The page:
8. On bill paying day, remove that week’s invoices, go into your bank account, pay the bills, mark your hard copies “pd, (date), (check number). File the hard copies in the “Cash Disbursement – Month Year” folder.
9. Make sure you follow up on invoice discrepancies. If you are a business that takes deliveries, make sure you check your delivery ticket against your order. Then check your delivery ticket against your invoice. If you find discrepancies, pay the full invoice. It isn’t a good idea to short invoices. Contact the vendor and negotiate any disputed items, amounts, etc. If the dispute goes in your favor, apply any credits to the next invoice. Make a copy of the credit memo and attach one copy to the invoice in dispute. Attach the second copy to the invoice where credit is being applied. Make sure to list both the invoice number and credit memo number as well as your account number on the payment.
On time payment and early payment with discounts can save your business hundreds, possibly thousands of dollars over time. Negotiating terms with your vendors willl help you more evenly spread your cash-outs against your cash-ins for better overall cashflow, and a better managed business.
Other Things to Consider About Your Accounts Payables.
Don't just blanketly pay those invoices. For instance if you ordered materials and received an invoice, make sure that someone checked in those materials. Make sure they used a delievery ticket and that they get that delivery ticket to you. You will also need a copy of the order form or purchase order. You now need to compare the order form to the delivery ticket. Make note of any changes from one to the other. Was something ordered and not received?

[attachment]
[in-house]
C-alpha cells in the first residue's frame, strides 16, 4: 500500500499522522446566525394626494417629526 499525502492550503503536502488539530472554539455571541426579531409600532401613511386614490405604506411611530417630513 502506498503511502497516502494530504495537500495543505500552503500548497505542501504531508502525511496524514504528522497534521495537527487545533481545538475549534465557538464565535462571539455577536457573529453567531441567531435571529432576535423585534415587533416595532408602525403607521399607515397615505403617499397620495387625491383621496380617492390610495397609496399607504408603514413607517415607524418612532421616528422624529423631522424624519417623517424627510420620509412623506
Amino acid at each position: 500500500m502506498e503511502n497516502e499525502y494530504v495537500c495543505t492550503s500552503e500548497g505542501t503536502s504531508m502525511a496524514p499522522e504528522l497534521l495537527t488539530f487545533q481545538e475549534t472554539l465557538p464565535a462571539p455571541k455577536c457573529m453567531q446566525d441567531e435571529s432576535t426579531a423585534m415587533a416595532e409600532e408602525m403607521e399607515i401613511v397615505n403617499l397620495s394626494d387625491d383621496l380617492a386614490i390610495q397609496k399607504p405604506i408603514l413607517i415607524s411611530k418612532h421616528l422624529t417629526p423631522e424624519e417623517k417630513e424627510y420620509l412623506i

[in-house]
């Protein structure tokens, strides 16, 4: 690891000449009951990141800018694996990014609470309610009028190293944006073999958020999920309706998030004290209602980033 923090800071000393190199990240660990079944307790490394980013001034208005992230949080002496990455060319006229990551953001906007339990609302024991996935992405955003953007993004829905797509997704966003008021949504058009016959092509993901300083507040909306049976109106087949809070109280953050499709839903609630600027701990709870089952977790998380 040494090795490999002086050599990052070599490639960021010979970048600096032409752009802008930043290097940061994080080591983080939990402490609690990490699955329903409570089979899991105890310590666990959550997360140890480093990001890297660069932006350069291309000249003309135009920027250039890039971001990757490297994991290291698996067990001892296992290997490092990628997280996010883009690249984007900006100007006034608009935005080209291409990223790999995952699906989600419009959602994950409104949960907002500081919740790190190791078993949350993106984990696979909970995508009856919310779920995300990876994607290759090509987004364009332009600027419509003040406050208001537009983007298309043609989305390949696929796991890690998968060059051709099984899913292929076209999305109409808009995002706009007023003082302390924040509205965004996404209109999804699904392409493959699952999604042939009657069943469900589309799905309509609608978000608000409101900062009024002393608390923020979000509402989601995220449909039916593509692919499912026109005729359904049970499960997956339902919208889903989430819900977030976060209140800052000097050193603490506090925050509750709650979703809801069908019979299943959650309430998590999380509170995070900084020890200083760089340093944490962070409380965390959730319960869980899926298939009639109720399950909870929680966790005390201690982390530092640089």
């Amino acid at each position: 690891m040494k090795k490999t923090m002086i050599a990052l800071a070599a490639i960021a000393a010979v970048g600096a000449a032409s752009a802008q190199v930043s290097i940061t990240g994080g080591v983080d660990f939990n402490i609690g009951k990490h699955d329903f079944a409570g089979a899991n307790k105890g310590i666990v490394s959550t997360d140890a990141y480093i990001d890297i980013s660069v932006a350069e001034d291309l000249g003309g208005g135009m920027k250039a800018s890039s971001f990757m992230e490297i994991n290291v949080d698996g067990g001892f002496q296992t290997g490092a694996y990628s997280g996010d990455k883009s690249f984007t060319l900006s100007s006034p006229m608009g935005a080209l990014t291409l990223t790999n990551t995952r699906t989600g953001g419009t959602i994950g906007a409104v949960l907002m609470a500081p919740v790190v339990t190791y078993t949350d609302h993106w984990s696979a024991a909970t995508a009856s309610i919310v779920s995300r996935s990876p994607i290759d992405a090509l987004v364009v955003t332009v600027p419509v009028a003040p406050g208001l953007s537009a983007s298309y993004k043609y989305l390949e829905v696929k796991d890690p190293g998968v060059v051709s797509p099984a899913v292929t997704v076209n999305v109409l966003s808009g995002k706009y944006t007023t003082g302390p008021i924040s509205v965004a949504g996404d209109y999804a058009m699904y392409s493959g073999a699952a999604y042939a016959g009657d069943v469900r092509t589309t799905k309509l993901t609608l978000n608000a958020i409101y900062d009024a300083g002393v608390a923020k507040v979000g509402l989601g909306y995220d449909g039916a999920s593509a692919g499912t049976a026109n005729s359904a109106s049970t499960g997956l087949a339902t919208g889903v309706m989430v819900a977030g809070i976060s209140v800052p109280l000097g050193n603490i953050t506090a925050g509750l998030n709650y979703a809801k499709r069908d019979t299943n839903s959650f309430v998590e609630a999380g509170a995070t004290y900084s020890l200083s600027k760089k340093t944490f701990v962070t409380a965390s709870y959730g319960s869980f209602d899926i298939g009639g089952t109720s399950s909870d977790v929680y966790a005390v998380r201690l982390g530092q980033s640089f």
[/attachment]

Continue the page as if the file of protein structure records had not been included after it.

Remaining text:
Now, check both the order form/purchase order against AND the delivery ticket against the invoice. Does the invoice accurately reflect the original order and any changes shown on the delivery ticket? Compare the total and individual amounts of the original order form/purchase order against the amount you are being charged on the invoice. Are they the same? Why or Why not? Maybe your sales person gave you a special deal and forgot to inform his accounting department. Do you need to call the company to talk with them about possible adjustments, missing items, back orders, broken items, item refusals, wrong items? If there is a credit coming to you, you MUST have the vendor send you a credit memo. You will need this as proof of the credit, otherwise it will look like you just made an arbitrary decision to shortpay a bill.
Your Accounts Payables could be a source of a major drain on your cash. Or, it could be a source of savings! Establish your Accounts Payables in a way in which it is best workable for you. You can amend your system as your company grows. But always take the time to closely review your invoices. Mistakes can happen, and often do. You want to make sure your business pays accurate amouns, saves when and where possible and builds a reputation for ON TIME payment!